Throughout the year, law enforcement places DUI checkpoints or sobriety points in the area to find people who are driving under the influence.
At these roadblocks, all drivers are required to stop and speak with law enforcement. If the law enforcement officer detects any signs of intoxication, they will then request the driver to exit the car and do a field sobriety test – including breathing into a breathalyzer.
These checkpoints are not haphazardly run. Instead, the Department of Transportation has outlined procedures for law enforcement when they run a DUI checkpoint.
According to their procedures posted online, these checkpoints are meant to deter drunk driving and remove those who are intoxicated for public safety.
Doesn’t a Sobriety Checkpoint Violate My Civil Rights as a Grand Junction Resident?
No, they do not.
While you certainly feel as though your rights are violated, it is legal for law enforcement to use these checkpoints.
The U.S. Supreme Court ruled that DUI checkpoints are not a violation of motorists’ 4th Amendment rights. While a regular stop without cause would be a violation of this right, Supreme Courts in multiple states around the country have decided that improving highway safety and reducing DUI-related accidents outweighs the consequences of intrusion.
While the Supreme Court allows officers to stop you during these roadblocks, they require guidelines and officers must follow these guidelines.
When Colorado DUI Checkpoints Are Legal
The Colorado Department of Transportation has guidelines for their sobriety stops. For a stop to be legal, it must include the following:
- Have as little inconvenience as possible to drivers – making motorists wait for hours in a checking line is unconstitutional.
- Use a consistent procedure for choosing which vehicles to stop (such as stopping every third car, inspecting every vehicle, etc.). Furthermore, the process for selection must be on a non-discriminatory basis.
- Provide warning to drivers approaching the checkpoint that they will be stopped and for what reason.
- Have enough staff on-hand and include supervisors.
- Place the checkpoint in a safe location.
- Publish notices to the public about the checkpoint ahead of time.
What Happens at a Checkpoint?
For Halloween, you can see which checkpoints will be in place ahead of time by reviewing the notices on the Colorado Department of Transportation website. Only posted notices serve as legal stops.
Most of these checkpoints happen on major holidays and sometimes on weekends, but you may see a few this Halloween.
As you approach, you will have plenty of notice that you are entering a checkpoint, including warning signs, lights, marked police vehicles, and uniformed law enforcement members. The road might be blocked, forcing cars into specific lanes.
You may be asked to provide your driver’s license and proof of registration at the stop.
If you show physical signs of intoxication or there are smells of marijuana or alcohol from your vehicle, the officer may ask you to pull over for further investigation.
Field Sobriety Tests
If you are asked to pull over, the officer will ask you to complete the field sobriety test. They might also request a preliminary alcohol screening (PAS). Both tests are optional, and you have the legal right to decline.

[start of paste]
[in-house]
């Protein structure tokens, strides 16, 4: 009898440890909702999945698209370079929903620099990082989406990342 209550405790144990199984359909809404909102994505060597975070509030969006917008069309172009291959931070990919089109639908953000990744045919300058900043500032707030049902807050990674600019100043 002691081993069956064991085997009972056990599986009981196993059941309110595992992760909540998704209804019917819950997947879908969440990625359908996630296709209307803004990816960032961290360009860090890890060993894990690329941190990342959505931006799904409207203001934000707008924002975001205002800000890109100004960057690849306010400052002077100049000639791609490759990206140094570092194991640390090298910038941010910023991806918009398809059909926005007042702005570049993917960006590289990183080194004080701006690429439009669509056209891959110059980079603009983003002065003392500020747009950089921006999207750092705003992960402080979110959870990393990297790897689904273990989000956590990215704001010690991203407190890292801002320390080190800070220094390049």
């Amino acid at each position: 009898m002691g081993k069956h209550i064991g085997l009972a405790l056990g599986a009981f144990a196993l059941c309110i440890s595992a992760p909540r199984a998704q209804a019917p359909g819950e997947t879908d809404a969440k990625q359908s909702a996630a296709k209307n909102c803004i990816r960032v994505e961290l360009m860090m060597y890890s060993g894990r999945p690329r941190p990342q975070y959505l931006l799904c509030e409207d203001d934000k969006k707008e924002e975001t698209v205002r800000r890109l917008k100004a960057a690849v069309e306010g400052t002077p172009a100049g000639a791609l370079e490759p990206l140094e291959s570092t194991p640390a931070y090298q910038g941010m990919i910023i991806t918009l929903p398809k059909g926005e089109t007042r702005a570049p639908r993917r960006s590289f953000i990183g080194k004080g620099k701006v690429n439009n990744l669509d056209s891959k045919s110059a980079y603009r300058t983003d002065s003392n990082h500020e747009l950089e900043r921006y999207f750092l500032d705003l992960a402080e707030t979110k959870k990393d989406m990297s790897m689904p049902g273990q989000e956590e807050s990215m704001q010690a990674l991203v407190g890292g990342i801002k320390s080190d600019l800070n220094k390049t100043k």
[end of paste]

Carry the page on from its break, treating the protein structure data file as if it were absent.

However, declining either test can be used as evidence against you, and you could still be charged and convicted of a DUI without either test. Furthermore, refusing to take these tests will result in an automatic revocation of your driver’s license.
Can I Turn Around?
While you might be tempted to turn around and go the opposite way of a checkpoint, you can only do so if you are in a safe position and you do not violate traffic laws in the process. If you do violate traffic laws, law enforcement has the right to stop you.
What If I’m Arrested at a Halloween Sobriety Checkpoint?
If you are arrested, comply with requests from law enforcement. Also, contact an attorney right away. You have the right to an attorney before answering questions; therefore, exercise that right to protect yourself.
Your attorney may be able to have the charges dismissed, especially if officers did not comply with the CDOT procedures and the stop was illegal.
Some violations your attorney may look for:
- The police department overseeing the stop had no official procedures in place for their sobriety checkpoints.
- The roadblock created a severe traffic hazard.
- Officers conducting the checkpoint did not use a method that was neutral or randomized.
- Officers changed how they selected vehicles in the middle of the checkpoint without documenting a valid reason.
- The mobile checkpoint was not posted on the CDOT website.
- Officers on the scene were not in uniform and unmarked police cars were conducting the block.
- No drug recognition expert was at the scene to determine if a person was under the influence of a substance.
- The officers did not have any supervisors on hand, and they were not briefed about the procedure ahead of time.
- There was no place to conveniently conduct a sobriety test or the breathalyzers were not properly calibrated before the checkpoint.
Speak with a Defense Attorney Today
If you were stopped at a sobriety checkpoint, Halloween or not, you have rights. Speak with a criminal defense attorney immediately to explore your options.
A DUI can permanently affect your life. You may lose your driver’s license, be incarcerated, pay fines, and be forced to use an ignition interlock device (IID).
Schedule your free case evaluation now with attorney Mark S. Rubinstein, P.C.
Call 970-704-0888 or request a consultation online.